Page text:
MORGANTOWN, W.Va. - Cleaning out a crowded notebook and a cluttered mind after paying way more attention to this latest NFL draft than ever before: Don't you just have to feel equal parts enthused and sorry for Geno Smith?
Enthused because among the three West Virginia players drafted, Smith finds himself automatically thrust into the most perplexing and surely the most high-profile quarterback situation in the entire NFL.
And sorry because among the three West Virginia players drafted, Smith finds himself automatically thrust into the most perplexing and surely the most high-profile quarterback situation in the entire NFL.
Even when the Jets released Tim Tebow on Monday, it just made things more bizarre for Smith. At least with Tebow around there was a lightning rod to divert some of the over-the-top tabloid coverage away from the new rookie. Now the microscope is firmly trained on just Smith and Mark Sanchez.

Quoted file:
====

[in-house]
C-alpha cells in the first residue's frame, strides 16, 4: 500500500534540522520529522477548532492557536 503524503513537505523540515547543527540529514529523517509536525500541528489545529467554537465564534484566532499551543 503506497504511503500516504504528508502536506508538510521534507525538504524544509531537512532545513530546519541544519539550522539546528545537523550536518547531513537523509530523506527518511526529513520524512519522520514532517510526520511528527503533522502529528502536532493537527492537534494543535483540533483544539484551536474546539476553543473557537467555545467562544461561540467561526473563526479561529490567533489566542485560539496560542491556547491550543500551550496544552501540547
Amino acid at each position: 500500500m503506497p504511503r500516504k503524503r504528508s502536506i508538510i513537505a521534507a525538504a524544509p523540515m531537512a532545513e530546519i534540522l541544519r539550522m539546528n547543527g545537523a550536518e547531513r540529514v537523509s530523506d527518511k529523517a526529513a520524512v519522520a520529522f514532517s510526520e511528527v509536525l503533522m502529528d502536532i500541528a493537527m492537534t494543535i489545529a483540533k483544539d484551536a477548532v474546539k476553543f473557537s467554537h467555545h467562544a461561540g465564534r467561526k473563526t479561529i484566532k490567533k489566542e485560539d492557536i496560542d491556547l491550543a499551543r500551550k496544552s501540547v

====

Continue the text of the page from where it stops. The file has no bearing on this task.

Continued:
Then again, if Smith succeeds there's no better place to do it than New York. If Sanchez was worth signing to an almost $60 million contract without ever proving himself, what would a guy be worth if he did succeed?
Meanwhile, as New York braces for that storm, out in St. Louis they're just absolutely giddy. Tavon Austin and Stedman Bailey aren't walking into a soap opera. In fact, the receiver-starved Rams can hardly contain themselves over their good fortune.
"We're going to lobby with the league to see if we can play with more than one ball,'' coach Jeff Fisher said. "We're going to need more than one ball."
So how do West Virginia's most recent coaches compare in producing NFL talent? Glad you asked.
Here are the raw numbers. In 21 seasons, Don Nehlen recruited 54 players whose names were called on a draft day. In seven seasons, Rich Rodriguez recruited 16. In three years, Bill Stewart recruited four.
Before jumping to any conclusions there, though, consider a few extenuating circumstances.